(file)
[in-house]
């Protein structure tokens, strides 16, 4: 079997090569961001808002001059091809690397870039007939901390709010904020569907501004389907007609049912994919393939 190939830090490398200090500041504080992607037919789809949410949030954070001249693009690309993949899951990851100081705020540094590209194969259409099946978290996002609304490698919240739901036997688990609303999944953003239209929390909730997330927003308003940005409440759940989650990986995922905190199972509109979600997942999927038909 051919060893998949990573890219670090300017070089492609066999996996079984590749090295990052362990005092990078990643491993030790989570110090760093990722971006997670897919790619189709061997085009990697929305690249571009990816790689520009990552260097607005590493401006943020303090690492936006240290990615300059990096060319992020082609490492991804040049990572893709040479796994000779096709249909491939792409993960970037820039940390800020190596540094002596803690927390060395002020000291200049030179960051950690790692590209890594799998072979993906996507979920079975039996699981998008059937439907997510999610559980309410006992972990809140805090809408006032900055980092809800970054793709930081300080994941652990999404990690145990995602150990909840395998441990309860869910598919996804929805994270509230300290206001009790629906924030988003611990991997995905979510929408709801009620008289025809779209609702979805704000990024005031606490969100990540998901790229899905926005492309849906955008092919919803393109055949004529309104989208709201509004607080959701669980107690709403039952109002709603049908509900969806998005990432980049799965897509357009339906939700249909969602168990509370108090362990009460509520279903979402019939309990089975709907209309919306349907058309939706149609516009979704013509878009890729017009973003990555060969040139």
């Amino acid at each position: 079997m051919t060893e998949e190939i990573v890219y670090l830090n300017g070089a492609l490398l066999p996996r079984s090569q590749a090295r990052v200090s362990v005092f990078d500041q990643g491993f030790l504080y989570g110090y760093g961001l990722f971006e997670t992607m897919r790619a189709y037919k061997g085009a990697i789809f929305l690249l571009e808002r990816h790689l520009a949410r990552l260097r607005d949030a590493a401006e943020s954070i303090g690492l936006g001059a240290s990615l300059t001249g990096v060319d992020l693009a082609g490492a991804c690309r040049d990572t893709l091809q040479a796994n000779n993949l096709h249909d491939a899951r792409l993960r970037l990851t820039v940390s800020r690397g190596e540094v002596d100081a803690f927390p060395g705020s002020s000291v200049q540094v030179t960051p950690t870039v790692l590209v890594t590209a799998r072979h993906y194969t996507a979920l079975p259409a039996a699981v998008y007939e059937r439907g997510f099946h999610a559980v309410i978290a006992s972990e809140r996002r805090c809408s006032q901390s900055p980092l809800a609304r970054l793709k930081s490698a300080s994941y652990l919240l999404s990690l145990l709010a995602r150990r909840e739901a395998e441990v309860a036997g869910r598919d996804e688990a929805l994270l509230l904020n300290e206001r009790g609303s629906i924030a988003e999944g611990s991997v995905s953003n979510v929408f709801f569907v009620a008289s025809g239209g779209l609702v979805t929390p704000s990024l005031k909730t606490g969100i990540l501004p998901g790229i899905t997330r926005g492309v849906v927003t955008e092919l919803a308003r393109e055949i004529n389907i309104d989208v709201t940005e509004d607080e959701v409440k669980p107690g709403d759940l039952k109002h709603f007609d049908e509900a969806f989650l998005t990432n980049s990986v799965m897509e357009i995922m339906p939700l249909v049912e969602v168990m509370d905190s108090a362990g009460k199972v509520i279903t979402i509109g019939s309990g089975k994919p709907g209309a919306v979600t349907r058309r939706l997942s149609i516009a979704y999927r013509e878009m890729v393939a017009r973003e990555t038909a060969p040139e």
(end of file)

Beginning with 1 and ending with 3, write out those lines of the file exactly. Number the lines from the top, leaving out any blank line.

[in-house]
């Protein structure tokens, strides 16, 4: 079997090569961001808002001059091809690397870039007939901390709010904020569907501004389907007609049912994919393939 190939830090490398200090500041504080992607037919789809949410949030954070001249693009690309993949899951990851100081705020540094590209194969259409099946978290996002609304490698919240739901036997688990609303999944953003239209929390909730997330927003308003940005409440759940989650990986995922905190199972509109979600997942999927038909 051919060893998949990573890219670090300017070089492609066999996996079984590749090295990052362990005092990078990643491993030790989570110090760093990722971006997670897919790619189709061997085009990697929305690249571009990816790689520009990552260097607005590493401006943020303090690492936006240290990615300059990096060319992020082609490492991804040049990572893709040479796994000779096709249909491939792409993960970037820039940390800020190596540094002596803690927390060395002020000291200049030179960051950690790692590209890594799998072979993906996507979920079975039996699981998008059937439907997510999610559980309410006992972990809140805090809408006032900055980092809800970054793709930081300080994941652990999404990690145990995602150990909840395998441990309860869910598919996804929805994270509230300290206001009790629906924030988003611990991997995905979510929408709801009620008289025809779209609702979805704000990024005031606490969100990540998901790229899905926005492309849906955008092919919803393109055949004529309104989208709201509004607080959701669980107690709403039952109002709603049908509900969806998005990432980049799965897509357009339906939700249909969602168990509370108090362990009460509520279903979402019939309990089975709907209309919306349907058309939706149609516009979704013509878009890729017009973003990555060969040139």
């Amino acid at each position: 079997m051919t060893e998949e190939i990573v890219y670090l830090n300017g070089a492609l490398l066999p996996r079984s090569q590749a090295r990052v200090s362990v005092f990078d500041q990643g491993f030790l504080y989570g110090y760093g961001l990722f971006e997670t992607m897919r790619a189709y037919k061997g085009a990697i789809f929305l690249l571009e808002r990816h790689l520009a949410r990552l260097r607005d949030a590493a401006e943020s954070i303090g690492l936006g001059a240290s990615l300059t001249g990096v060319d992020l693009a082609g490492a991804c690309r040049d990572t893709l091809q040479a796994n000779n993949l096709h249909d491939a899951r792409l993960r970037l990851t820039v940390s800020r690397g190596e540094v002596d100081a803690f927390p060395g705020s002020s000291v200049q540094v030179t960051p950690t870039v790692l590209v890594t590209a799998r072979h993906y194969t996507a979920l079975p259409a039996a699981v998008y007939e059937r439907g997510f099946h999610a559980v309410i978290a006992s972990e809140r996002r805090c809408s006032q901390s900055p980092l809800a609304r970054l793709k930081s490698a300080s994941y652990l919240l999404s990690l145990l709010a995602r150990r909840e739901a395998e441990v309860a036997g869910r598919d996804e688990a929805l994270l509230l904020n300290e206001r009790g609303s629906i924030a988003e999944g611990s991997v995905s953003n979510v929408f709801f569907v009620a008289s025809g239209g779209l609702v979805t929390p704000s990024l005031k909730t606490g969100i990540l501004p998901g790229i899905t997330r926005g492309v849906v927003t955008e092919l919803a308003r393109e055949i004529n389907i309104d989208v709201t940005e509004d607080e959701v409440k669980p107690g709403d759940l039952k109002h709603f007609d049908e509900a969806f989650l998005t990432n980049s990986v799965m897509e357009i995922m339906p939700l249909v049912e969602v168990m509370d905190s108090a362990g009460k199972v509520i279903t979402i509109g019939s309990g089975k994919p709907g209309a919306v979600t349907r058309r939706l997942s149609i516009a979704y999927r013509e878009m890729v393939a017009r973003e990555t038909a060969p040139e």